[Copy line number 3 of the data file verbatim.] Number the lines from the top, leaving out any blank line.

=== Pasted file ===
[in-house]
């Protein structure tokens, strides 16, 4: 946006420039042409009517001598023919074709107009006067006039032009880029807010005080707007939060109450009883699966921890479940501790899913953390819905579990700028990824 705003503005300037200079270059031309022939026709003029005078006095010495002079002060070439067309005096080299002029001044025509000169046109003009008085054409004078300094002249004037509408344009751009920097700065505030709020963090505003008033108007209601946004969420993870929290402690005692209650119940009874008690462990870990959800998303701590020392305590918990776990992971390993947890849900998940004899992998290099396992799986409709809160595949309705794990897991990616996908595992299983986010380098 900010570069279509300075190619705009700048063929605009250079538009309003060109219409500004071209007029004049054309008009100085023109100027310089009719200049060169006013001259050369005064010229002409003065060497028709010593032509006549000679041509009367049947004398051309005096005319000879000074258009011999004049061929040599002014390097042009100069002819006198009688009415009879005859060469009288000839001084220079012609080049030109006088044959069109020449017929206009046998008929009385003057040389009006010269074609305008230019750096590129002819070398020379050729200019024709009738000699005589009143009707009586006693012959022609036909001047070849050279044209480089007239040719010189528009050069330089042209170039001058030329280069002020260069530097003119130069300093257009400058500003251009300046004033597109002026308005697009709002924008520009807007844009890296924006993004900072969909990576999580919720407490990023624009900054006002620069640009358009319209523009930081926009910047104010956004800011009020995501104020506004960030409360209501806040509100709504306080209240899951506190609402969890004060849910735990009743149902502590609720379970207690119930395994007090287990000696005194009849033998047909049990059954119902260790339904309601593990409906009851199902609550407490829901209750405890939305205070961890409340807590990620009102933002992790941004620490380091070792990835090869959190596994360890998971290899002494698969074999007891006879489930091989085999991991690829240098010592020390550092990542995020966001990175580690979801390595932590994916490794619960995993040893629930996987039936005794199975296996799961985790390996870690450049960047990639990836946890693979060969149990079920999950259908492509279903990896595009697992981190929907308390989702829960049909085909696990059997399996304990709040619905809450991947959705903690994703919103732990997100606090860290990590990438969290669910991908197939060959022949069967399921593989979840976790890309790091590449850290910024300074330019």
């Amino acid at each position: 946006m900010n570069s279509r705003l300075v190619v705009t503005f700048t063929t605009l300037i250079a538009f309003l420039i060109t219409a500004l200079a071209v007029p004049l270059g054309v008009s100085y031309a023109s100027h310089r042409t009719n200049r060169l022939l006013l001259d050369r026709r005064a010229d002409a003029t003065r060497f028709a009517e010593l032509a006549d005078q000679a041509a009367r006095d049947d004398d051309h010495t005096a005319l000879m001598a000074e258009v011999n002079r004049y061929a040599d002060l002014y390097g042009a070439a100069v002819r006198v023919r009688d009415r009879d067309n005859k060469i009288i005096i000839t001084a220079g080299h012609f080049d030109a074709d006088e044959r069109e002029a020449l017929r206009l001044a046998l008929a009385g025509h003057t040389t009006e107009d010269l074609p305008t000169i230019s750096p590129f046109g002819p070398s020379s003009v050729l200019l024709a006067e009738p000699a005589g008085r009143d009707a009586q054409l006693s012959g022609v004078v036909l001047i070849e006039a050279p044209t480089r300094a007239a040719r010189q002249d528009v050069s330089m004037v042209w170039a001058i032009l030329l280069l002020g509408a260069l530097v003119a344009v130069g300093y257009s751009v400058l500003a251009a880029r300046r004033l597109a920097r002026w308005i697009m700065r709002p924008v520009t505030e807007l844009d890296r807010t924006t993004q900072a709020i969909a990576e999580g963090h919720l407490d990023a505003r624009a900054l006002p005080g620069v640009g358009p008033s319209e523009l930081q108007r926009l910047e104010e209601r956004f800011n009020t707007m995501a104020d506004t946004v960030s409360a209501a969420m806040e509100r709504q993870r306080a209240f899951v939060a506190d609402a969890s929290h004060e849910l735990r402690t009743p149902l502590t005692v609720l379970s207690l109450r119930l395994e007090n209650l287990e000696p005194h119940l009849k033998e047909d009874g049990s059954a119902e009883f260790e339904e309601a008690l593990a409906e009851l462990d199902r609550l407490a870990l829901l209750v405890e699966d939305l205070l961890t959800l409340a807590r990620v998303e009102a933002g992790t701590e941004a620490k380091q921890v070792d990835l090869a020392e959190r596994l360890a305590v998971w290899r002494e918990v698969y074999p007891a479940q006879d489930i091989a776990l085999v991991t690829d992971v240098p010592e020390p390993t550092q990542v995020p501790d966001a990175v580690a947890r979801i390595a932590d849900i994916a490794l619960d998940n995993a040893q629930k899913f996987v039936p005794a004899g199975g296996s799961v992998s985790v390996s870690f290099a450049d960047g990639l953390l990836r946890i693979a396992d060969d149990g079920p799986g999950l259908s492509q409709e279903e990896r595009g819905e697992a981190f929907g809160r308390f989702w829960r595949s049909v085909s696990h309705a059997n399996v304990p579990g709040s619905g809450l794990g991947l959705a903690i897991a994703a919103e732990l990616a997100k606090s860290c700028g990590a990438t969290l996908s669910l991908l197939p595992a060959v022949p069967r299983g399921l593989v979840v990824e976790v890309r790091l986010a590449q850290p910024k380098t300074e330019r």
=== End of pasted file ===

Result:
């Amino acid at each position: 946006m900010n570069s279509r705003l300075v190619v705009t503005f700048t063929t605009l300037i250079a538009f309003l420039i060109t219409a500004l200079a071209v007029p004049l270059g054309v008009s100085y031309a023109s100027h310089r042409t009719n200049r060169l022939l006013l001259d050369r026709r005064a010229d002409a003029t003065r060497f028709a009517e010593l032509a006549d005078q000679a041509a009367r006095d049947d004398d051309h010495t005096a005319l000879m001598a000074e258009v011999n002079r004049y061929a040599d002060l002014y390097g042009a070439a100069v002819r006198v023919r009688d009415r009879d067309n005859k060469i009288i005096i000839t001084a220079g080299h012609f080049d030109a074709d006088e044959r069109e002029a020449l017929r206009l001044a046998l008929a009385g025509h003057t040389t009006e107009d010269l074609p305008t000169i230019s750096p590129f046109g002819p070398s020379s003009v050729l200019l024709a006067e009738p000699a005589g008085r009143d009707a009586q054409l006693s012959g022609v004078v036909l001047i070849e006039a050279p044209t480089r300094a007239a040719r010189q002249d528009v050069s330089m004037v042209w170039a001058i032009l030329l280069l002020g509408a260069l530097v003119a344009v130069g300093y257009s751009v400058l500003a251009a880029r300046r004033l597109a920097r002026w308005i697009m700065r709002p924008v520009t505030e807007l844009d890296r807010t924006t993004q900072a709020i969909a990576e999580g963090h919720l407490d990023a505003r624009a900054l006002p005080g620069v640009g358009p008033s319209e523009l930081q108007r926009l910047e104010e209601r956004f800011n009020t707007m995501a104020d506004t946004v960030s409360a209501a969420m806040e509100r709504q993870r306080a209240f899951v939060a506190d609402a969890s929290h004060e849910l735990r402690t009743p149902l502590t005692v609720l379970s207690l109450r119930l395994e007090n209650l287990e000696p005194h119940l009849k033998e047909d009874g049990s059954a119902e009883f260790e339904e309601a008690l593990a409906e009851l462990d199902r609550l407490a870990l829901l209750v405890e699966d939305l205070l961890t959800l409340a807590r990620v998303e009102a933002g992790t701590e941004a620490k380091q921890v070792d990835l090869a020392e959190r596994l360890a305590v998971w290899r002494e918990v698969y074999p007891a479940q006879d489930i091989a776990l085999v991991t690829d992971v240098p010592e020390p390993t550092q990542v995020p501790d966001a990175v580690a947890r979801i390595a932590d849900i994916a490794l619960d998940n995993a040893q629930k899913f996987v039936p005794a004899g199975g296996s799961v992998s985790v390996s870690f290099a450049d960047g990639l953390l990836r946890i693979a396992d060969d149990g079920p799986g999950l259908s492509q409709e279903e990896r595009g819905e697992a981190f929907g809160r308390f989702w829960r595949s049909v085909s696990h309705a059997n399996v304990p579990g709040s619905g809450l794990g991947l959705a903690i897991a994703a919103e732990l990616a997100k606090s860290c700028g990590a990438t969290l996908s669910l991908l197939p595992a060959v022949p069967r299983g399921l593989v979840v990824e976790v890309r790091l986010a590449q850290p910024k380098t300074e330019r």